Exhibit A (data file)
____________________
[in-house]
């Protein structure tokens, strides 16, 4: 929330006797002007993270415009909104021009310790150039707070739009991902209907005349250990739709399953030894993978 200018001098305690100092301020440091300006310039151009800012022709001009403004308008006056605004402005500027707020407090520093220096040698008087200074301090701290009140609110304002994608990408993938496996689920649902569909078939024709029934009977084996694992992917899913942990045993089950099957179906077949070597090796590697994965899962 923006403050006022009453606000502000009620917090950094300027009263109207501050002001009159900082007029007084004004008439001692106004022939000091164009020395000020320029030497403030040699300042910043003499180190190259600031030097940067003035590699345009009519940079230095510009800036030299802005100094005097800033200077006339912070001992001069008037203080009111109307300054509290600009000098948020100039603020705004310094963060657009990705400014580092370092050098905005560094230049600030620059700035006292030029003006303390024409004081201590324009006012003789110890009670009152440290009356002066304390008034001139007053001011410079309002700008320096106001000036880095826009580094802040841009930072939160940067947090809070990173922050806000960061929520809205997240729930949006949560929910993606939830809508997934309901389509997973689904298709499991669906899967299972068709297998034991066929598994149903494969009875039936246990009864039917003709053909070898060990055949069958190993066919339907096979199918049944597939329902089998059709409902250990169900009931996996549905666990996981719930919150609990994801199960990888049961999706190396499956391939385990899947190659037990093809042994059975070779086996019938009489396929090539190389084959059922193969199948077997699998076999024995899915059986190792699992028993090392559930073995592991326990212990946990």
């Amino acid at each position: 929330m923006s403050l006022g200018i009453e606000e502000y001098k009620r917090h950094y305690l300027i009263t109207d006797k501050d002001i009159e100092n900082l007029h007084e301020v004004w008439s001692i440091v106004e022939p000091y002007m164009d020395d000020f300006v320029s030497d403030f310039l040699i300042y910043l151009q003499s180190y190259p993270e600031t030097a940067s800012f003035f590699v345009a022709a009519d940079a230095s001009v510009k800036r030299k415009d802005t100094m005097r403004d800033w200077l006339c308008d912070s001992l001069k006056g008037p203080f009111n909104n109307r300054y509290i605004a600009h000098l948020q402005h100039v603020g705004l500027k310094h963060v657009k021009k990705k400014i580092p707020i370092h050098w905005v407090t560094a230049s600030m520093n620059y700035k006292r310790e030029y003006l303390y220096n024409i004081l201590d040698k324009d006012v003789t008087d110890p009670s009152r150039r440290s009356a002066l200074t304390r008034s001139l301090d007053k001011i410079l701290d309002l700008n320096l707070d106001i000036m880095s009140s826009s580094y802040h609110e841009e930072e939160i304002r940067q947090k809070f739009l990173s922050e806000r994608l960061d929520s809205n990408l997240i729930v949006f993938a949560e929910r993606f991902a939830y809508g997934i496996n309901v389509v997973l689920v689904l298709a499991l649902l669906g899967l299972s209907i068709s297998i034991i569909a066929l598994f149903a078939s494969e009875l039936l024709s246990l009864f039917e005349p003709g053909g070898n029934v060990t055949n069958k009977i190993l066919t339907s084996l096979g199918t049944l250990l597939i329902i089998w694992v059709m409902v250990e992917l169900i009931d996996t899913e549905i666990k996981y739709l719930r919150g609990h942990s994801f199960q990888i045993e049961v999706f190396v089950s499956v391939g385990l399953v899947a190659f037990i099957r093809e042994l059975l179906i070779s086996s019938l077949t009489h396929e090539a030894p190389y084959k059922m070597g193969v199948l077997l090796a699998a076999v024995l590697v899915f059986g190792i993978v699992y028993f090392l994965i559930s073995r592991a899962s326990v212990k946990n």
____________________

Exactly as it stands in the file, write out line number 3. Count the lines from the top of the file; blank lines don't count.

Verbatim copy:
């Amino acid at each position: 929330m923006s403050l006022g200018i009453e606000e502000y001098k009620r917090h950094y305690l300027i009263t109207d006797k501050d002001i009159e100092n900082l007029h007084e301020v004004w008439s001692i440091v106004e022939p000091y002007m164009d020395d000020f300006v320029s030497d403030f310039l040699i300042y910043l151009q003499s180190y190259p993270e600031t030097a940067s800012f003035f590699v345009a022709a009519d940079a230095s001009v510009k800036r030299k415009d802005t100094m005097r403004d800033w200077l006339c308008d912070s001992l001069k006056g008037p203080f009111n909104n109307r300054y509290i605004a600009h000098l948020q402005h100039v603020g705004l500027k310094h963060v657009k021009k990705k400014i580092p707020i370092h050098w905005v407090t560094a230049s600030m520093n620059y700035k006292r310790e030029y003006l303390y220096n024409i004081l201590d040698k324009d006012v003789t008087d110890p009670s009152r150039r440290s009356a002066l200074t304390r008034s001139l301090d007053k001011i410079l701290d309002l700008n320096l707070d106001i000036m880095s009140s826009s580094y802040h609110e841009e930072e939160i304002r940067q947090k809070f739009l990173s922050e806000r994608l960061d929520s809205n990408l997240i729930v949006f993938a949560e929910r993606f991902a939830y809508g997934i496996n309901v389509v997973l689920v689904l298709a499991l649902l669906g899967l299972s209907i068709s297998i034991i569909a066929l598994f149903a078939s494969e009875l039936l024709s246990l009864f039917e005349p003709g053909g070898n029934v060990t055949n069958k009977i190993l066919t339907s084996l096979g199918t049944l250990l597939i329902i089998w694992v059709m409902v250990e992917l169900i009931d996996t899913e549905i666990k996981y739709l719930r919150g609990h942990s994801f199960q990888i045993e049961v999706f190396v089950s499956v391939g385990l399953v899947a190659f037990i099957r093809e042994l059975l179906i070779s086996s019938l077949t009489h396929e090539a030894p190389y084959k059922m070597g193969v199948l077997l090796a699998a076999v024995l590697v899915f059986g190792i993978v699992y028993f090392l994965i559930s073995r592991a899962s326990v212990k946990n």